It is difficult to address this topic without bias. However, I have been through the freelancing process from both ends… as the freelancer, and as the hiring party. And in both roles, what I’ve learned is that the world of freelancing is a turbulent ocean, with thirty sets of teeth for every pearl.
That’s not to say that hiring (or being) a freelancer is a bad idea. The pearls are there, and they are worth the swim if you’ve got the legs for it. The problem – or at least one of them – centers around an over saturated and under regulated marketplace.
The Business Owner Perspective
In our early days, we hired too many people who only felt the need to earn their way inside the door… then promptly slumped to a drooling, whiny, expensive heap on the other side. They didn’t last long. Now, we test run our designers through freelance assignments before offering anything close to a permanent position – and our criteria for freelancers in the first place border on the punitive.
Other business owners only have temporary or occasional need for designers, which makes the long and expensive process of retaining a permanent employee more than a bit undesirable. Unless you’re the Federal government and enjoy wasting time and money. But that’s another story.
It’s obvious enough to say that when a business owner (or manager) needs a designer, they want someone who will do the job, do it efficiently, and do it spectacularly well. But the process of finding such a rare beast is a daunting one.
Searching for Freelance Designers
Google, for all its virtues, has failed us here. Searches around the topic of freelancers yield an overwhelming number of contest, bidding, and crowd-sourcing sites… which the majority of experienced designers avoid like the plague. If you want something unrealistically cheap and enjoy such pastimes as Russian Roulette, then you have found your holy grail in these sites. Good luck to you.
What’s wrong with contest/crowd-sourcing sites? Think about it. Assume you are a lawyer with all of the appropriate education and experience. A firm approaches you and says: “We are asking 1000 people at random to work for us for a month, we’re not going to provide the resources needed to do the job properly, pay is below minimum wage, and we are only going to pay one of you.” Would you bite? No. No professional would. The only people working in those situations are the desperate and the unqualified.
For the rest of us, it seems the trick is to omit the word ‘freelance’ or any variation of it from your search. Instead, look for phrases like “graphic design portfolio” or “graphic design company”. You’ll still get a lot of garbage, but at least you’ll have a chance at catching a glimpse of where the pearls have been hiding.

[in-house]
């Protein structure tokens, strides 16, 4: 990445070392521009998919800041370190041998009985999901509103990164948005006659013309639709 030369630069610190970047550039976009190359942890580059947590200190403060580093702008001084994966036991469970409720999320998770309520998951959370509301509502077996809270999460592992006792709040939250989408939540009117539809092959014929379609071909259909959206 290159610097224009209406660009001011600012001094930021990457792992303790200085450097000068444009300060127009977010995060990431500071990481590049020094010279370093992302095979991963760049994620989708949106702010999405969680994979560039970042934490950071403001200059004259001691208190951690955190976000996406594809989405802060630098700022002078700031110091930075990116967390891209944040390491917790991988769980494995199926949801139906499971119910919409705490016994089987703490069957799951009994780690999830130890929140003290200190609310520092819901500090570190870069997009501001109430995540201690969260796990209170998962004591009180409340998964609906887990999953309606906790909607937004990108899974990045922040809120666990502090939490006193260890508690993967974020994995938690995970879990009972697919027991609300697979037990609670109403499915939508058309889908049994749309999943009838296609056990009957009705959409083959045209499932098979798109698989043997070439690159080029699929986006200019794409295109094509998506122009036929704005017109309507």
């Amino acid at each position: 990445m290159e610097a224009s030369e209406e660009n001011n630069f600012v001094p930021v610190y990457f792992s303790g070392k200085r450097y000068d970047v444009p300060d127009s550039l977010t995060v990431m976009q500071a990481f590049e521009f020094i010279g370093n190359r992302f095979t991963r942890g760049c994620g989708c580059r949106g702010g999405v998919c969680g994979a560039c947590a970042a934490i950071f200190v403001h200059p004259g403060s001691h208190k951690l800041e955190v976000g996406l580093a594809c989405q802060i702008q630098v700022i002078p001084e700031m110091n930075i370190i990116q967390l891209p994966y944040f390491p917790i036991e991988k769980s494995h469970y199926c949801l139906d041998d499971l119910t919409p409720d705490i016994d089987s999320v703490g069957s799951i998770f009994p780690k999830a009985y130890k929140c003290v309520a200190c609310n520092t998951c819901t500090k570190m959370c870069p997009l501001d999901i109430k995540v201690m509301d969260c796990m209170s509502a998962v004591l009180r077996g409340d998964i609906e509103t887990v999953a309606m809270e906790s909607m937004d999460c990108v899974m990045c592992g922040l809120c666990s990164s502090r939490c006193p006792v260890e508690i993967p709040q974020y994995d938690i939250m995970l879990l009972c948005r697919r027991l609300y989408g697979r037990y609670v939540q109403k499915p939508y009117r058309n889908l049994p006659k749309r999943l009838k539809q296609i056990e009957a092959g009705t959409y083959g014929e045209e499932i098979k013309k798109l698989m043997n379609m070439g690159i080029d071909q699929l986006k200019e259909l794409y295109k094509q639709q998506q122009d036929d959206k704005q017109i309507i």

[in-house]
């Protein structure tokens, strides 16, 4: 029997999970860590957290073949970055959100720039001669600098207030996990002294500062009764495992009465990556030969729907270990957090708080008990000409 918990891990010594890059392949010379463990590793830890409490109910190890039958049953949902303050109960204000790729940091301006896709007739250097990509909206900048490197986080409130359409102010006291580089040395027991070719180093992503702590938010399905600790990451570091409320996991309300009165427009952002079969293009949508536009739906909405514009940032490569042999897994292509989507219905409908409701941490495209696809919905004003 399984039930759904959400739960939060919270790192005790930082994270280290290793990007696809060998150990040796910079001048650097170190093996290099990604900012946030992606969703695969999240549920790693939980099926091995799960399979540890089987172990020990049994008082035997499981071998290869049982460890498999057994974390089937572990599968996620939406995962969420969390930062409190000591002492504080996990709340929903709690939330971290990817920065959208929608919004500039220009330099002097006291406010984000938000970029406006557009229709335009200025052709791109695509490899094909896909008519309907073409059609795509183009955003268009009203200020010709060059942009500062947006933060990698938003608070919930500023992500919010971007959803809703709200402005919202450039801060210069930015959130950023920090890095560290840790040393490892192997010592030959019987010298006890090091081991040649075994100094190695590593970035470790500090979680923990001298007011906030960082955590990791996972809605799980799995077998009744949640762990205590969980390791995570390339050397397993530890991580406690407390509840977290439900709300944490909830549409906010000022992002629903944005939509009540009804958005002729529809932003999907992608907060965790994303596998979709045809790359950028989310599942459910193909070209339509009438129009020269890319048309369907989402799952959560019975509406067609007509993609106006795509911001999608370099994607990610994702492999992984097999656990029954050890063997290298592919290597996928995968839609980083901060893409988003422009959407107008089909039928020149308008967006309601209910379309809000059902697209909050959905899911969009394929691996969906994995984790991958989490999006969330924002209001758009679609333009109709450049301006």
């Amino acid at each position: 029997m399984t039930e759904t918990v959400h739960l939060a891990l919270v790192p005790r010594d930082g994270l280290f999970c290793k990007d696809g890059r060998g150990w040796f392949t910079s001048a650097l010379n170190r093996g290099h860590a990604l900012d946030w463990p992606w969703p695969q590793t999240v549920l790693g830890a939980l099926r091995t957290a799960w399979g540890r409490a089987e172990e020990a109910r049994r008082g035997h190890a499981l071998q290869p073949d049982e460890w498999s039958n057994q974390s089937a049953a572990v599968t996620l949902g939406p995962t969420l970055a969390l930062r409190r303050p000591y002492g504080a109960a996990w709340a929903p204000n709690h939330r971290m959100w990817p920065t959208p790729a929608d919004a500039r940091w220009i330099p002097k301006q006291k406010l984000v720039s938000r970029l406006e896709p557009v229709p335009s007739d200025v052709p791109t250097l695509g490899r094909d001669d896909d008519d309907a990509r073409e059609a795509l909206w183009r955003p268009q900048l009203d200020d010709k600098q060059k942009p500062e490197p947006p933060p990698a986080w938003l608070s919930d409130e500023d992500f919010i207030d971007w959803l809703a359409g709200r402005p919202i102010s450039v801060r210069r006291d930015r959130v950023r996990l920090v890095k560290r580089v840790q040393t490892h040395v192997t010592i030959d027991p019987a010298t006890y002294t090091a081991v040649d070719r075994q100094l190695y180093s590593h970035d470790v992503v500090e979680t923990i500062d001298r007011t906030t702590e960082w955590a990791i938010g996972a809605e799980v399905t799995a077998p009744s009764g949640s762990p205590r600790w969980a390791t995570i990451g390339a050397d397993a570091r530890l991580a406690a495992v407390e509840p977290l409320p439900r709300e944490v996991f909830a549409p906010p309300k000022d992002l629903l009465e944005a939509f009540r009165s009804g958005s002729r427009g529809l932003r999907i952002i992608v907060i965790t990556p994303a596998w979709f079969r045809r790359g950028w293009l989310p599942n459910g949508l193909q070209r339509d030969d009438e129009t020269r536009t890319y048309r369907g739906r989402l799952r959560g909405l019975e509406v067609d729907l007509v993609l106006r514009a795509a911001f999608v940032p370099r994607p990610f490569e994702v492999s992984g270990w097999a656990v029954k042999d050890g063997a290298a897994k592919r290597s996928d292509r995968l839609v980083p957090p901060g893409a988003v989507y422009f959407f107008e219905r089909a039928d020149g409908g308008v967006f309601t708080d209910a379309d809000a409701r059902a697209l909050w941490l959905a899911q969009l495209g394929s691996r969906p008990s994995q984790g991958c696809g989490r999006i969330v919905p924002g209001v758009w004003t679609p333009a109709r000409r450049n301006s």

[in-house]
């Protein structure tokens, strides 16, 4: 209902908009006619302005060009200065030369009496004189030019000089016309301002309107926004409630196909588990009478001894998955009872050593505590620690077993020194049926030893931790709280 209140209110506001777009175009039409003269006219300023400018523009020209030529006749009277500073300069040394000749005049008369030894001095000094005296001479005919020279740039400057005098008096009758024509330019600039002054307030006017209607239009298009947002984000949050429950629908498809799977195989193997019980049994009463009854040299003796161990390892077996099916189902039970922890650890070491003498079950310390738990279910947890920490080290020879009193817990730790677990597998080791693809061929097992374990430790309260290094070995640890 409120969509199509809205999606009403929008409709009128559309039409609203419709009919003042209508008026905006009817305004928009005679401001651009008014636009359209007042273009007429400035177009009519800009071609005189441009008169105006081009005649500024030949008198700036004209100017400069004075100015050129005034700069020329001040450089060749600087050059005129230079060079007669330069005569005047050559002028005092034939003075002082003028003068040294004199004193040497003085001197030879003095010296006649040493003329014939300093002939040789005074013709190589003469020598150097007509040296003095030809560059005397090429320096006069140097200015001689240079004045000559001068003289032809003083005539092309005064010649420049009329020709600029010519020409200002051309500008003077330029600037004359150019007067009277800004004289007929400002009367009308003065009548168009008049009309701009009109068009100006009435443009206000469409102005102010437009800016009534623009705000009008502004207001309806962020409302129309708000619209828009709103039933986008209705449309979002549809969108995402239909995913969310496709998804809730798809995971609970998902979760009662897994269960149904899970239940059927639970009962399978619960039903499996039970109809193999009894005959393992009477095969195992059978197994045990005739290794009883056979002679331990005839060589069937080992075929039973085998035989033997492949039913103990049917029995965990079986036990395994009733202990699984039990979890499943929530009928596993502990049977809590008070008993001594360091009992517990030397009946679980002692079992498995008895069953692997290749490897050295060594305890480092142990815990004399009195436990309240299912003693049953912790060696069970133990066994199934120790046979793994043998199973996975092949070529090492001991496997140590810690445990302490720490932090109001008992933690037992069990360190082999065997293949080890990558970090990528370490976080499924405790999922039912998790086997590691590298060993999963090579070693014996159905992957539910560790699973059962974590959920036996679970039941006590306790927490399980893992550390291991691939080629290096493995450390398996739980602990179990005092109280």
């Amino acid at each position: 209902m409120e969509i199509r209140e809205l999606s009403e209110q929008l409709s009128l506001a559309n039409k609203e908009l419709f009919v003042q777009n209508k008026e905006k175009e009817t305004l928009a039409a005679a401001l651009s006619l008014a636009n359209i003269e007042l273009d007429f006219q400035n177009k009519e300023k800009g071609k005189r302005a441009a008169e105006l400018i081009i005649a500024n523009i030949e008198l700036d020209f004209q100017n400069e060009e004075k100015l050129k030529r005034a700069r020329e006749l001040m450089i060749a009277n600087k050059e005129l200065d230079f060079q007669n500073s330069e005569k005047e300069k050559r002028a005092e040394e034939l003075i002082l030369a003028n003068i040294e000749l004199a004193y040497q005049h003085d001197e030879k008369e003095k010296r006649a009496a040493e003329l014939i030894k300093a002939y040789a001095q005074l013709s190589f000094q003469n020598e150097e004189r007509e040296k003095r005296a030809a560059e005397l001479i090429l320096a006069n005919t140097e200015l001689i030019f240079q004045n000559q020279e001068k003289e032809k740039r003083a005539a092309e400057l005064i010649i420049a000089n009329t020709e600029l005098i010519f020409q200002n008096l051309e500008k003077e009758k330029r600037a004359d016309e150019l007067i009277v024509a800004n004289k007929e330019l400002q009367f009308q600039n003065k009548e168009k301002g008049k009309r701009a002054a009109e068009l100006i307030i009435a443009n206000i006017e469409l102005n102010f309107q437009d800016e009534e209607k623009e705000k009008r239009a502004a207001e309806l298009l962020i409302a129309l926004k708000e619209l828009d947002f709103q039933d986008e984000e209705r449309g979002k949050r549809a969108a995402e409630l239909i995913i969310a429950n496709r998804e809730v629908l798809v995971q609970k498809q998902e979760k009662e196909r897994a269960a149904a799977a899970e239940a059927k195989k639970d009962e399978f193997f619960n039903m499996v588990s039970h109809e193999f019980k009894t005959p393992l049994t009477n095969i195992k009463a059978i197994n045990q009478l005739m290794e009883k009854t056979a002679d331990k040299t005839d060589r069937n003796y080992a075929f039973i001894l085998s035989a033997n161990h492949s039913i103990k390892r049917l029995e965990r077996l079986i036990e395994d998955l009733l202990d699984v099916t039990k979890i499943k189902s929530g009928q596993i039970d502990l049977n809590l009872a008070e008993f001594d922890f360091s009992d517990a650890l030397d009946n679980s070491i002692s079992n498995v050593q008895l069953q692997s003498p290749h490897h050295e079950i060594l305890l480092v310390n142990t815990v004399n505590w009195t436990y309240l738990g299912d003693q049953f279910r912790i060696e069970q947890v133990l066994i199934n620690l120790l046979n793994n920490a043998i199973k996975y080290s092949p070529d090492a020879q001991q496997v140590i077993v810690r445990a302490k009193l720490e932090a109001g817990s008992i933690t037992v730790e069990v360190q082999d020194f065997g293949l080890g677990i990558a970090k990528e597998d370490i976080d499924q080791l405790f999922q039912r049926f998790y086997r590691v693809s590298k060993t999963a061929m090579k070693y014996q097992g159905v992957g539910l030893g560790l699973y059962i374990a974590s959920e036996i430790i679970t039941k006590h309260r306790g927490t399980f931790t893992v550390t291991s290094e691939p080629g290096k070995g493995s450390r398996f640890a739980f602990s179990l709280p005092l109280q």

Big and Small are Not Mutually Exclusive
Think your startup is too small for a good design company to bother with? Wrong. Many established design companies love startups – you are a clean slate and usually fun to work with. Be honest and fair about your budget, and if it’s realistic they will find a way to help. Even if they’re enormous, they will usually have interns or students (properly supervised) chomping at the bit to work on your project.
Think an small team or individual freelancer won’t serve your multinational corporation well? Wrong again. These key players can have the advantage on the big design houses precisely because of their size. They are agile enough to respond to your emails the same day, and push that big project through within the month. All without the red tape and endless circular meetings chewing away at your budget.
Alright, So Where Do I LOOK?
Well you’re here aren’t you?
Am I really that cheeky? I suppose yes, at times.
If we’re not your style, here are a few places I have come to rely on when searching for individual (quality) freelancers:
Regardless of the circumstances, there are always sharks hunting nearby. There are people passing off templates and stock materials as their own designs. There are kids just looking to make a bit of spending money, without having the skills or experience to produce something your business can or should rely on. There are offshore outsourcing companies who hire thousands of employees with “no experience or education required”.
So do your homework. Scour portfolios. Read customer reviews. Send an email and see how long it takes them to get back to you. Make sure they know what they’re doing – because if they don’t, you’re the one who pays.